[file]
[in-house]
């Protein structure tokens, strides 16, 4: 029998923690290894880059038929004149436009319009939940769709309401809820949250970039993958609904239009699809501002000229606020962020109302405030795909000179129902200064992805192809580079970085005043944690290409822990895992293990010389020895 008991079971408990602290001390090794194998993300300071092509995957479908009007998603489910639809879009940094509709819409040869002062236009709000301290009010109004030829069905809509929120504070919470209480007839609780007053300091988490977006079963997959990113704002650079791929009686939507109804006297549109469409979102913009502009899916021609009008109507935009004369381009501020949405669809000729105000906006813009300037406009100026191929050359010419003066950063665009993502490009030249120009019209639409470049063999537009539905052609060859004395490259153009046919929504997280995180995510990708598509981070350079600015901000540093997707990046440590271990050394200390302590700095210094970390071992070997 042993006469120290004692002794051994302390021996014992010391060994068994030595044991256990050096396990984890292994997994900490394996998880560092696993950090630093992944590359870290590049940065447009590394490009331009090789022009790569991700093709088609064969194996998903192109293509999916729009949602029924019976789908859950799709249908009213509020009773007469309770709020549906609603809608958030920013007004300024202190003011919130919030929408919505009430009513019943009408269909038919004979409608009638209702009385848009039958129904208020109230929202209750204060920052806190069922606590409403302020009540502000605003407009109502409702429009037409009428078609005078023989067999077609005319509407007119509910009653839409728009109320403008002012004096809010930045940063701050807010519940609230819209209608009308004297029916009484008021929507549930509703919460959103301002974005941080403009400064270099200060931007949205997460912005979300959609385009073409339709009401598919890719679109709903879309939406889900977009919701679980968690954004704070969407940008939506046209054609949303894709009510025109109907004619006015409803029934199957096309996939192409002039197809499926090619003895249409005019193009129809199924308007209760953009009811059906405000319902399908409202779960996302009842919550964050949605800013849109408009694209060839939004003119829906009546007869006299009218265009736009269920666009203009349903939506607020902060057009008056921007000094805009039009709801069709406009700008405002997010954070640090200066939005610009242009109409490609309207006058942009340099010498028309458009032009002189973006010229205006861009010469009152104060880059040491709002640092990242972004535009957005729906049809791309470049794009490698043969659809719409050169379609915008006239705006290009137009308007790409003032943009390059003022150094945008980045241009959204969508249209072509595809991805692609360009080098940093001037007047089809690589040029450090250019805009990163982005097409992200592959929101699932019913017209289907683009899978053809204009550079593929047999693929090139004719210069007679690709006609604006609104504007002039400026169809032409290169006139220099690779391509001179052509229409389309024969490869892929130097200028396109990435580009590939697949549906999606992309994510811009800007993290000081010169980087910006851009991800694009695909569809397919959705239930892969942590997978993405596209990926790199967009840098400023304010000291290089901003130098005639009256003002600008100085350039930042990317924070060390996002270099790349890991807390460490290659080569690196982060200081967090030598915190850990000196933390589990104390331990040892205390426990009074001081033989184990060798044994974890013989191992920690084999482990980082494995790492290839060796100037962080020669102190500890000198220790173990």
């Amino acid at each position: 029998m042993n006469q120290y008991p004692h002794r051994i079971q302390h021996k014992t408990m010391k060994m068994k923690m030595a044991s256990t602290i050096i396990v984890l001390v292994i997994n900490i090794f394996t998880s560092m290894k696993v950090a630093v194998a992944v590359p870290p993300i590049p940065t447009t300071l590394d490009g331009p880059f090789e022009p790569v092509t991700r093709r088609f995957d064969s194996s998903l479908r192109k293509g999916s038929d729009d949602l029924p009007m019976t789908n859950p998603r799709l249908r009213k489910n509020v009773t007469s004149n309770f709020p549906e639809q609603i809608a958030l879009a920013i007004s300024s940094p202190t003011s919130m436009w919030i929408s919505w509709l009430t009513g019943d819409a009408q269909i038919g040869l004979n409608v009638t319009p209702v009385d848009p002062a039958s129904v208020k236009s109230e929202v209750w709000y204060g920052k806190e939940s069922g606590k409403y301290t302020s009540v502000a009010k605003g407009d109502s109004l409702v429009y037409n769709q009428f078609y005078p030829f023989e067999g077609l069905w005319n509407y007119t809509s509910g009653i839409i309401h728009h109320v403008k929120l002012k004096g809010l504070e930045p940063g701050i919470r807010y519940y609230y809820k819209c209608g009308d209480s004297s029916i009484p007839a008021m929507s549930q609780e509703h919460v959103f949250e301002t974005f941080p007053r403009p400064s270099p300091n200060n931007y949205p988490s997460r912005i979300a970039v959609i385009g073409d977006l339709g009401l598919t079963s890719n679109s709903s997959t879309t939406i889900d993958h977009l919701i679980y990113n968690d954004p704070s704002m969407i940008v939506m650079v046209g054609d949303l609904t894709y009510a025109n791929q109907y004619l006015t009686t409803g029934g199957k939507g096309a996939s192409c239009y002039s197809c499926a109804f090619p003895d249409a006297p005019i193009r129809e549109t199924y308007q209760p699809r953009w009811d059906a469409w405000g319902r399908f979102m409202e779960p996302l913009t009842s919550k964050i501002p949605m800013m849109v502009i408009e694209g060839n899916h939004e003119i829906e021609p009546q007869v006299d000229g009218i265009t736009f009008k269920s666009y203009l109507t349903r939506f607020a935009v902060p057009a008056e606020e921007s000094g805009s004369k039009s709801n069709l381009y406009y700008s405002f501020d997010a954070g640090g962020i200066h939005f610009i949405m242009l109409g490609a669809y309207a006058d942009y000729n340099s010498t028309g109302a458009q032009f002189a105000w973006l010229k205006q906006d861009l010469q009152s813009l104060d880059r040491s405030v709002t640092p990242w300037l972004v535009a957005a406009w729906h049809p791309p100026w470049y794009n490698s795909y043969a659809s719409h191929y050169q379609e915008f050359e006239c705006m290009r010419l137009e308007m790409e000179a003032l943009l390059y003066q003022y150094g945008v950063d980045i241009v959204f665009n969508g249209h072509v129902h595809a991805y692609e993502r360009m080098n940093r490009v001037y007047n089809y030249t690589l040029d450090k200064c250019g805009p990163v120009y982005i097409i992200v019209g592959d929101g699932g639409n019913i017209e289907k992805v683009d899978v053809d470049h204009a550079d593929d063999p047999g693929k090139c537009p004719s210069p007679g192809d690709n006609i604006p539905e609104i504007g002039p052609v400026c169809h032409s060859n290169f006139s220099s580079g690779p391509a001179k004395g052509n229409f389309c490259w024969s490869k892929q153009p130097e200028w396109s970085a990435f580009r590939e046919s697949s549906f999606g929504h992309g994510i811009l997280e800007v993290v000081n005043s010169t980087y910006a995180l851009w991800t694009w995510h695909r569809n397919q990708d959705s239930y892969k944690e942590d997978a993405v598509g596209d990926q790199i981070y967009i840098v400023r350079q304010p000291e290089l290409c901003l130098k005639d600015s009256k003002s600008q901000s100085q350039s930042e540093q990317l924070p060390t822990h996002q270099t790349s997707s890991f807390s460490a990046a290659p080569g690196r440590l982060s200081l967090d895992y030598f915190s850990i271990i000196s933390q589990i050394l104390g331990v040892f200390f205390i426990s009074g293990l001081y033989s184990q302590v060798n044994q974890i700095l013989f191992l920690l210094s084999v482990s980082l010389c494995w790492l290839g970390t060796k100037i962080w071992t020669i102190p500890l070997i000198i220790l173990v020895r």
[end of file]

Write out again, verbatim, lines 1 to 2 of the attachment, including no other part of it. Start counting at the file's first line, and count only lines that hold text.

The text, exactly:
[in-house]
């Protein structure tokens, strides 16, 4: 029998923690290894880059038929004149436009319009939940769709309401809820949250970039993958609904239009699809501002000229606020962020109302405030795909000179129902200064992805192809580079970085005043944690290409822990895992293990010389020895 008991079971408990602290001390090794194998993300300071092509995957479908009007998603489910639809879009940094509709819409040869002062236009709000301290009010109004030829069905809509929120504070919470209480007839609780007053300091988490977006079963997959990113704002650079791929009686939507109804006297549109469409979102913009502009899916021609009008109507935009004369381009501020949405669809000729105000906006813009300037406009100026191929050359010419003066950063665009993502490009030249120009019209639409470049063999537009539905052609060859004395490259153009046919929504997280995180995510990708598509981070350079600015901000540093997707990046440590271990050394200390302590700095210094970390071992070997 042993006469120290004692002794051994302390021996014992010391060994068994030595044991256990050096396990984890292994997994900490394996998880560092696993950090630093992944590359870290590049940065447009590394490009331009090789022009790569991700093709088609064969194996998903192109293509999916729009949602029924019976789908859950799709249908009213509020009773007469309770709020549906609603809608958030920013007004300024202190003011919130919030929408919505009430009513019943009408269909038919004979409608009638209702009385848009039958129904208020109230929202209750204060920052806190069922606590409403302020009540502000605003407009109502409702429009037409009428078609005078023989067999077609005319509407007119509910009653839409728009109320403008002012004096809010930045940063701050807010519940609230819209209608009308004297029916009484008021929507549930509703919460959103301002974005941080403009400064270099200060931007949205997460912005979300959609385009073409339709009401598919890719679109709903879309939406889900977009919701679980968690954004704070969407940008939506046209054609949303894709009510025109109907004619006015409803029934199957096309996939192409002039197809499926090619003895249409005019193009129809199924308007209760953009009811059906405000319902399908409202779960996302009842919550964050949605800013849109408009694209060839939004003119829906009546007869006299009218265009736009269920666009203009349903939506607020902060057009008056921007000094805009039009709801069709406009700008405002997010954070640090200066939005610009242009109409490609309207006058942009340099010498028309458009032009002189973006010229205006861009010469009152104060880059040491709002640092990242972004535009957005729906049809791309470049794009490698043969659809719409050169379609915008006239705006290009137009308007790409003032943009390059003022150094945008980045241009959204969508249209072509595809991805692609360009080098940093001037007047089809690589040029450090250019805009990163982005097409992200592959929101699932019913017209289907683009899978053809204009550079593929047999693929090139004719210069007679690709006609604006609104504007002039400026169809032409290169006139220099690779391509001179052509229409389309024969490869892929130097200028396109990435580009590939697949549906999606992309994510811009800007993290000081010169980087910006851009991800694009695909569809397919959705239930892969942590997978993405596209990926790199967009840098400023304010000291290089901003130098005639009256003002600008100085350039930042990317924070060390996002270099790349890991807390460490290659080569690196982060200081967090030598915190850990000196933390589990104390331990040892205390426990009074001081033989184990060798044994974890013989191992920690084999482990980082494995790492290839060796100037962080020669102190500890000198220790173990």